Everything went fairly well and as sundown approached we started going over the final predeparture checklist. In order to speed things up we spread out over the boat and shouted as each item was to be checked. PFDs - "check," flares - "check," fire extinguishers - "check," fresh water tanks - silence, fuel tanks & extra fuel - silence. Although the fresh water was easy enough to obtain, we soon found out that the fuel dock was closed and didn't open until 0800 the next morning. Oh, and one more small thing, which turned out later not to really matter; our dinghy and its outboard were missing.

There was also one more thing that I had to do; plan a few challenges for the students to solve. After all, that is what the offshore passagemaking course is about - meeting the challenges of emergencies at sea and being able to handle them quickly and efficiently. In the past, I have done such things as remove the wheel and hide it so that students had to improvise another method of steering. There were other challenges in my arsenal, but since we were going to be late getting underway, I thought "I'll let them off for the first 24 hours." Little did I know that I wouldn't have to create any unusual situations for the entire trip.

We finally got everything in order, other than the fuel situation, around 2200. We happily adjourned to Pepe's, a local eatery, and chowed down prior to turning in for the night. (By the way, heavy, late night dinners are not conducive to offshore passagemaking as one of the students attested to before noon the following day.)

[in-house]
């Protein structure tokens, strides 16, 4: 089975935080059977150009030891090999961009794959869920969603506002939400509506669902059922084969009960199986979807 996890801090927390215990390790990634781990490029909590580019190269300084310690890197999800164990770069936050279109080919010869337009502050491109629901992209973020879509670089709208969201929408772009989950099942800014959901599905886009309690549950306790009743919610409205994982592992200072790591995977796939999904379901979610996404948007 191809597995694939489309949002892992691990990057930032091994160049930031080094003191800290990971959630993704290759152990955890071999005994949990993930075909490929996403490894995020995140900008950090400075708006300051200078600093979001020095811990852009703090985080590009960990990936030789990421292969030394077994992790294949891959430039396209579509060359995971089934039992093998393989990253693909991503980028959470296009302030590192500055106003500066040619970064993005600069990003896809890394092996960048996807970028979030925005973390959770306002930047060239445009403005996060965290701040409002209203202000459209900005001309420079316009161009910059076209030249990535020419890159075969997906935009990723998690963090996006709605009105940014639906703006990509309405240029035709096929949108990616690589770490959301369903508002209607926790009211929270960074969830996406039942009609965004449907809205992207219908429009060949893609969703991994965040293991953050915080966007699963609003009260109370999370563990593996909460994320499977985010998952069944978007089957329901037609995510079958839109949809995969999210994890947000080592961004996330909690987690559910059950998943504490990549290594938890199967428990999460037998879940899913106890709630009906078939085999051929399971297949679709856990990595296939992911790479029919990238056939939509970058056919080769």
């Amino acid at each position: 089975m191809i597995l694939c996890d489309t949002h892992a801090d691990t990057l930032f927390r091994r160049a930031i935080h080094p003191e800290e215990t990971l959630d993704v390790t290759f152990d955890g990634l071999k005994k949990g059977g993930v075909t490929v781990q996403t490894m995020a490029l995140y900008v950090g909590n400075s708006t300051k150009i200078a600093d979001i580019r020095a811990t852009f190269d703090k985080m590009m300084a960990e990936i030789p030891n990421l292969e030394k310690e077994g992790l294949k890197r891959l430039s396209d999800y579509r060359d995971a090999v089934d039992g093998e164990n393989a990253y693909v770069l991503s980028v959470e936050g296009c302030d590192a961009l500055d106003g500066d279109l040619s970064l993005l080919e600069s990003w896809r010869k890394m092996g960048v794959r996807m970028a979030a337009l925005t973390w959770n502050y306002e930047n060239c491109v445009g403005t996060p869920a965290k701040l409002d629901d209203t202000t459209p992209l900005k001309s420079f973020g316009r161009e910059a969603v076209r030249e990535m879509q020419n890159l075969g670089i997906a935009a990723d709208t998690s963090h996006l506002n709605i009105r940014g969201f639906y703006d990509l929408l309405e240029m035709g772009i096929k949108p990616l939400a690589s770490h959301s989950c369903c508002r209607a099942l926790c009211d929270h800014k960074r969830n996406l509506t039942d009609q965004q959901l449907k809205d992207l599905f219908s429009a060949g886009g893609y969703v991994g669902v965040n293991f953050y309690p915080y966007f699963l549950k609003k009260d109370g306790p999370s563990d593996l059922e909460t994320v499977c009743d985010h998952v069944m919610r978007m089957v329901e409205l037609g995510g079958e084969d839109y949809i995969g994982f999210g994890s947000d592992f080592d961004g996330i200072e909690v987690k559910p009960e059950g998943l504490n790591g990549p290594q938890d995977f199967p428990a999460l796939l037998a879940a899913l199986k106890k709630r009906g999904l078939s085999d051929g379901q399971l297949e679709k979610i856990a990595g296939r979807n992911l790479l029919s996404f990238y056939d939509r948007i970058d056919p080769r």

At the fuel dock by 0730 we waited for the attendant. At 0800 guess what? - a no show. At 0830, guess what? - a no show. At 0845, guess what? - a groggy eyed attendant appeared to ask if he could help. With absolutely no sarcasm in my voice, I politely asked if perhaps they provided fuel for boats. We pulled away from the fuel dock at 0930 with a borrowed dinghy in tow and Margaritaville playing on the stereo.

Since we would not be able to get a sun shot until noon, everyone relaxed and started to get into the rhythmic roll of Rebel's Cause as she slid gracefully under sail through the 2 to 3 foot swells. Everyone, that is, except Jonathan, who was hanging over the stern rail making funny gurgling noises at the dolphins who accompanied us out of the harbor. He didn't look so good! Could have been the nacho appetizer he had the night before or perhaps the fried cheese appetizer, or maybe the blue plate special, southern fried steaks (note the plural) covered with petroleum gravy. Of course, it could have been the double helping of Key Lime pie with whipped cream. Actually, it may not have been the food at all but the fact that after leaving Pepe's Johnathon said, "I think I'll take a little walk and burn off some calories." His walk ended about 0500 when he boarded Rebel's Cause just as everyone else was getting out of their bunks.